The Writing Life of: M J Lee
M J Lee
This week I am thrilled to be interviewing author M J Lee (Martin). Martin will be sharing with us detail of his writing life, telling us all about his latest book ‘Where The Dead Fall‘, which was released today and answering a few fun questions too. This post contains affiliate links.
Martin (M J Lee) has spent most of his adult life writing in one form or another. As a University researcher in history, he wrote pages of notes on reams of obscure topics. As a social worker with Vietnamese refugees, he wrote memoranda. And, as the creative director of an advertising agency, he has written print and press ads, tv commercials, short films and innumerable backs of cornflake packets and hotel websites.
He has spent 25 years of his life working outside the North of England. In London, Hong Kong, Taipei, Singapore, Bangkok and Shanghai, winning awards from Cannes, One Show, D&AD, New York and London Festivals, and the United Nations.
When he’s not writing, he splits his time between the UK and Asia, taking pleasure in playing with his daughter, researching his family history, practicing downhill ironing, single-handedly solving the problem of the French wine lake and wishing he were George Clooney.
1) As a child did you have a dream job in mind?
I did, and it wasn’t to be writer. I remember sitting up in bed aged about six or so and reading a book about the Kings and Queens of England (despite coming from a very Irish family). It was one of the few books we had in the house. From that moment on, history fascinated me. I went on to study it at University and do a MPhil (which I never finished). Funnily, my dream at this time was to be lecturer in History.
2) Who was your favourite childhood author (s)?
I’m sorry to say I didn’t read much as a kid. We weren’t a reading or book oriented family at all. My love of reading kicked in when I was about fourteen and discovered the library. I went mad in my own little way. Tolkien and C S Lewis were my favourites.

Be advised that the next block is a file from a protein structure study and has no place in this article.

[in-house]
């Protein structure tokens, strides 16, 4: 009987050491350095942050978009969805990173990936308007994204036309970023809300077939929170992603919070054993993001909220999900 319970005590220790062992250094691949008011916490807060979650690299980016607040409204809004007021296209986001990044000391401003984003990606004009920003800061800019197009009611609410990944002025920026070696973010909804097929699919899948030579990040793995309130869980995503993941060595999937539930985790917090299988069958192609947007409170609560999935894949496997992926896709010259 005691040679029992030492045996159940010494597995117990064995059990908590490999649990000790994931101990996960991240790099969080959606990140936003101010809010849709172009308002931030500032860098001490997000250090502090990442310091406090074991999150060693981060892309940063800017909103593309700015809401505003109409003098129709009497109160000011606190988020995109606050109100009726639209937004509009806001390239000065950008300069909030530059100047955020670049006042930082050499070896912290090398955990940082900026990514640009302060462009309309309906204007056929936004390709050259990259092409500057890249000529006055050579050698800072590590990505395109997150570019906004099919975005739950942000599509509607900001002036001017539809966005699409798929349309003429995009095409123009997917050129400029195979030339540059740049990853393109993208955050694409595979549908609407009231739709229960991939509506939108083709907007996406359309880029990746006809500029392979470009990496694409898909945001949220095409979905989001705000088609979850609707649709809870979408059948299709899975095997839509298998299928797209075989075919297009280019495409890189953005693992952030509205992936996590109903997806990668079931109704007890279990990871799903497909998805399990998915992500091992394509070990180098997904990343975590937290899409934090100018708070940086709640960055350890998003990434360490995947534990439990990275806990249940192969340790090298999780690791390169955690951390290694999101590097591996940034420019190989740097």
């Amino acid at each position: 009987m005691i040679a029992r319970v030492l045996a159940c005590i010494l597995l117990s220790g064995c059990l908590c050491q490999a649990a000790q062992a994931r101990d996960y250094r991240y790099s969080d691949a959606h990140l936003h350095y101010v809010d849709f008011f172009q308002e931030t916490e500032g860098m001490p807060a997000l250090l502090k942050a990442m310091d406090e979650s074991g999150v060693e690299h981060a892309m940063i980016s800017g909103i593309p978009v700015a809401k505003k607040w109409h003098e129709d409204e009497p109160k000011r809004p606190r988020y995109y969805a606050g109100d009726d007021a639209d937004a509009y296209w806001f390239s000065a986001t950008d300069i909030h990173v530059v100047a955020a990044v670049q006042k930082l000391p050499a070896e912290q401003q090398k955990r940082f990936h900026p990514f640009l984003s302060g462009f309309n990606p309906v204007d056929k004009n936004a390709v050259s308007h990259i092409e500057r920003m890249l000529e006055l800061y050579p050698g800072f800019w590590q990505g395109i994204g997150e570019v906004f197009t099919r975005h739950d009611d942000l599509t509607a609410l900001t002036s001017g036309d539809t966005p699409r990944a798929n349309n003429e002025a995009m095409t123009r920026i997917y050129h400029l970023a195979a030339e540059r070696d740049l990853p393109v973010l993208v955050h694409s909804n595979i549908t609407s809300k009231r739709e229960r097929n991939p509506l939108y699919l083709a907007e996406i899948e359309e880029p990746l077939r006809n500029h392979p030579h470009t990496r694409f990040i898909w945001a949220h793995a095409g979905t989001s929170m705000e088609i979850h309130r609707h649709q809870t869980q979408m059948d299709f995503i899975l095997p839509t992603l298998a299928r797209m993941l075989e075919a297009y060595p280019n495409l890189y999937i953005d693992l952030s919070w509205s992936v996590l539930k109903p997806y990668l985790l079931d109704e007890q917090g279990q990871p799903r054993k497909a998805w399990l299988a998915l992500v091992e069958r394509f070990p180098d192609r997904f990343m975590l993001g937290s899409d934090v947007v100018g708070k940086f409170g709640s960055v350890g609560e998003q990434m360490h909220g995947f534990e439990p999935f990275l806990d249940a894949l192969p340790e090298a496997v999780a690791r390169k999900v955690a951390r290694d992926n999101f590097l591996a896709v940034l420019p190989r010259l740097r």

Then I went on a binge of reading impossibly long books. War and Peace and The Rise and Fall of the Third Reich. I was a very strange reader. The longer the book the better. That’s why the closure of so many libraries annoys me so much. They were my introduction to reading. Without them, and their vast stores of knowledge, I would have been lost.
3) Was there a particular point in your life that you realised you wanted to be a writer?
No is the short answer. I became an advertising copywriter almost by accident, realising very quickly that I was quite good at learning about products and writing short pieces of copy. I suppose it was after about ten years of doing this that I decided to write longer pieces. I wrote a couple of novels in my spare time. They are still in my spare drawer and I doubt they will ever see the light of day.
I worked in advertising for twenty-five years loving the creativity of it. But it’s not a profession forever, so gradually the desire to write grew stronger and stronger. I decided to give it a go and wrote the first Danilov novel. Luckily this was accepted pretty quickly by HQ, a division of Harper Collins, and I’ve never looked back.
4) What is your average writing day like? Do you have any special routines, word count, etc?
I’m definitely a morning person. I tend to start work about 7.30 and write until noon time. I have lunch and then work till about 3 pm till my daughter comes from home from school. I actually work everywhere, wherever the mood takes me. Sometimes at my desk, sometimes at the kitchen table, on the sofa, in the bedroom. It annoys the hell out of my wife…
5) How many books have you written? Any unpublished work?
As I said, my first two books are still in my bottom drawer and will remain so. They are really not good enough to be published, but they were useful in that they taught me about the one trait I believe all novelists need in spades. Perseverance.
I’ve now written twelve books in total with another two to be published in the next three months. I love the actual process of writing but it does take a long time. There are so many ideas to write and so little time to write them.
6) Are you a plotter or a pantser?
Probably a pantser in that I start with a definite idea, usually an image and then have a couple of weigh points I know I want to hit in the book. But how I get there is very much by the seat of my pants. I constantly ask my characters what would they do next? This question gives me the narrative drive I need for the book.
Concerning your latest book:
DI Ridpath Crime Thriller Book Two
Publisher – Canelo
Pages – 344
Release Date – 11th April 2019
Format – ebook
One chance encounter, one street side murder, will change everything. The extraordinary new Ridpath crime thriller.
DI Ridpath is in the process of getting his life back together when everything goes wrong.